*Performance-Based Compensation Compromise- Recently there was an employee who requested a raise, but Leona knew that the individual had areas that they needed to work on. So they agreed on a three month plan. If the individual improved in the four areas that they both agreed to, then Leona would provide her a raise along with backpay from the previous three months.
*Performance Review Tips- Cheeky Food Group's performance review contains 15 to 20 questions and asks the individual to rate it from a scale of 1 to 10. Some of these questions include:
-How happy are you here?
-How much do you fit into our "Own it, do it, smash it" culture?
-How effective are you with working with other people?
*Personality Tests for All- Everyone at Cheeky Food Group takes the DISC personality assessment. Leona knows that they have a lot of "A" type personalities. Everyone is rather fiery, and that's part of their culture. But for two recent hires, she's been looking for a better complement to herself and the team with higher Influence and Compliance. Leona is a big proponent of knowing her strengths and limitations to start hiring the right team to surround herself with.
*Candid Self Evaluation- Leona Watson just started working with PWC recently. One of the first questions they asked her was what was holding the business back from growing. Leona said, "myself." It's an amazingly self-aware answer, and Leona knows that she's why the business is as successful as it is, but she's also the reason why it hasn't reached the next level yet. She wants to make sure there's another executive who can team up with her to take Cheeky Food Group to the next level.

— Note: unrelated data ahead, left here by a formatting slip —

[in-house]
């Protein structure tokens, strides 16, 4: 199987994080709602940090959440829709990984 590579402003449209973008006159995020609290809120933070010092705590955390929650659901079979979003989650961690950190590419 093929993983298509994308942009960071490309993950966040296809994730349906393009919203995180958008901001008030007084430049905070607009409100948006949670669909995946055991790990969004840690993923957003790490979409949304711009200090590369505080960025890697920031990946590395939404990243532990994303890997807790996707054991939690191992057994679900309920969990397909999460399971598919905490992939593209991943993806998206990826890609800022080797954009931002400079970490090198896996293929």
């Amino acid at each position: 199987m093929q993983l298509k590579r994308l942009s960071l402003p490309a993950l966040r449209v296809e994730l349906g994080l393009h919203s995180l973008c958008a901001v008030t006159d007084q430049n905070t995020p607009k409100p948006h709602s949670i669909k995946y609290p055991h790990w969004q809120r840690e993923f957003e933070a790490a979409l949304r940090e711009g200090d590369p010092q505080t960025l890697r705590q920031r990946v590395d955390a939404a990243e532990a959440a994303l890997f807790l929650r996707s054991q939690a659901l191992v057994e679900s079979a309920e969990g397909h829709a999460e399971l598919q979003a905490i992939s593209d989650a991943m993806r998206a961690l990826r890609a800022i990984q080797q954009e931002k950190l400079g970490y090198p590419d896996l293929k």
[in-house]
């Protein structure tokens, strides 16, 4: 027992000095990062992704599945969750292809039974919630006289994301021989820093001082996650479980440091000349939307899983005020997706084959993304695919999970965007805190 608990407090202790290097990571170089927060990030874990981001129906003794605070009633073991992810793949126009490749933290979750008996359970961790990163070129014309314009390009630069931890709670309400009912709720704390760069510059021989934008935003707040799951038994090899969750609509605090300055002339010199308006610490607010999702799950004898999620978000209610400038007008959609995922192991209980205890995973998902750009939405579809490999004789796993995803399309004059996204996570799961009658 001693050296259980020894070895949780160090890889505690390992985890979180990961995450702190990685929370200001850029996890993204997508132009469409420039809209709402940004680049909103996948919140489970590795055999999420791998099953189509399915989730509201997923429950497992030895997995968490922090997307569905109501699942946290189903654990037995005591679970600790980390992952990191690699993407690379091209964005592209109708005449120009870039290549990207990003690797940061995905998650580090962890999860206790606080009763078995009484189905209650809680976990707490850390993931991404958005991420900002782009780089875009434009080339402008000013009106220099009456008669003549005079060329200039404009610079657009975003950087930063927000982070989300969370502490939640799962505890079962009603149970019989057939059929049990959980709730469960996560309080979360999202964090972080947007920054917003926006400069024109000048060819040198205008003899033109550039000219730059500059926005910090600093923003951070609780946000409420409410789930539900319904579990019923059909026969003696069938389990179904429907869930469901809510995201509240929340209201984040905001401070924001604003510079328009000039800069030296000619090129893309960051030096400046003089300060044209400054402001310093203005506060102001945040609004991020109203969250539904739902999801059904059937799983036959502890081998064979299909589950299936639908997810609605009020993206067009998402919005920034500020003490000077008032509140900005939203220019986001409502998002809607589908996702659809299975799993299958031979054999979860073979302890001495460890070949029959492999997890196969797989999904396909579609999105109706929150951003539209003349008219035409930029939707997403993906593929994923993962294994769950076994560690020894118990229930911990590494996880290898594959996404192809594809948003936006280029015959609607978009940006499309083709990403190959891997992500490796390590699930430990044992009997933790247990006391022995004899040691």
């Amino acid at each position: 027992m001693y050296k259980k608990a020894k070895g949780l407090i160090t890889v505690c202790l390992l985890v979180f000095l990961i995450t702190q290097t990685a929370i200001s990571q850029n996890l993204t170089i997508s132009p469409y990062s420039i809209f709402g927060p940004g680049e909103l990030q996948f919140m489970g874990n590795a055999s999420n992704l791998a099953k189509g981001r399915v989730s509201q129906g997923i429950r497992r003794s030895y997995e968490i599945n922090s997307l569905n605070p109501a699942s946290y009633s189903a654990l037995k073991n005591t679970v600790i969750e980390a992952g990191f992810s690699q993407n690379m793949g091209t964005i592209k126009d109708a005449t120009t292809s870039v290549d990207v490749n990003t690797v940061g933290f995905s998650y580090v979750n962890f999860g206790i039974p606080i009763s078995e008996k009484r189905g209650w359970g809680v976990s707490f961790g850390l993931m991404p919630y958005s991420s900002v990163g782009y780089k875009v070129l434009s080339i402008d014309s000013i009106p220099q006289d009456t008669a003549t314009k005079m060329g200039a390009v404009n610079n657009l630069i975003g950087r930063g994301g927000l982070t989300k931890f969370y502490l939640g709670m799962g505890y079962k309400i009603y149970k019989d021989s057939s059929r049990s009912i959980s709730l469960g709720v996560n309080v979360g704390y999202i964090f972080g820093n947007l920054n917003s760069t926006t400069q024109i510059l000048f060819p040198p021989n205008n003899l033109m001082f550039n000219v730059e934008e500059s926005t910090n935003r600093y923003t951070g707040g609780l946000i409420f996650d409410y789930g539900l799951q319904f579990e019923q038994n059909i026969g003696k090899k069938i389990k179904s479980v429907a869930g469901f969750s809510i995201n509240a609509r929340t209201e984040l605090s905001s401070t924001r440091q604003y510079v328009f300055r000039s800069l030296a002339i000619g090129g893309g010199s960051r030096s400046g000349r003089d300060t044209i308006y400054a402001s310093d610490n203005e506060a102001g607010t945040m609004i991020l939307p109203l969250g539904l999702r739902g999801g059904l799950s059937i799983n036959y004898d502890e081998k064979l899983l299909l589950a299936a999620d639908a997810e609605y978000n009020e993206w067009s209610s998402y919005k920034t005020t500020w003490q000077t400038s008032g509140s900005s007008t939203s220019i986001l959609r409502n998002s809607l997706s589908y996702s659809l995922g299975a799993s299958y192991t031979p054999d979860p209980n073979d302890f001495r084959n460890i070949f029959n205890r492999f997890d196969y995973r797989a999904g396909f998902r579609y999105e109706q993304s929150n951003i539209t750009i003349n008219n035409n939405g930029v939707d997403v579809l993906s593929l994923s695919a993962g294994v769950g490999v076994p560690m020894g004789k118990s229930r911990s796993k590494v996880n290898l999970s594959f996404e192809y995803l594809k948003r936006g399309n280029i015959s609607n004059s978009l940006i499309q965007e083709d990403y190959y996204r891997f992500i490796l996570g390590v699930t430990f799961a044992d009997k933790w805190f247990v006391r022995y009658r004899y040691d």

*No Application via Email / All Voicemail Applications- When Cheeky Food Group is looking to hire staff, they always tell candidates to call a specific number and to never email a resume. The voicemail asks for basic information, what role you're applying for, why you would be good for that role, and what's your "Cheeky" X factor that you would bring. Leona says that by hearing the voice and their energy (or lack thereof) in the voicemail, she saves a tremendous amount of time and can quickly ascertain if she wants to meet the applicant usually within 30 to 60 seconds of the voicemail.
This refreshing attitude frees Leona, yet she's also introspective enough to know her own strengths and areas for improvement. Through this, Leona has realized that she's part of the boundary that is restraining Cheeky Food Group from even more success. And now it's up to her to help bring in the right people and get out of the way so they can smash through the boundary. Hopefully they'll quickly add to the 50,000 happy participants while maintaining the companies perfect zero ambulances and zero stitches track record.
*Follow @TINYhr on Twitter to get the latest insights and best practices from entrepreneurs as David continues his travels and interviews around-the-world.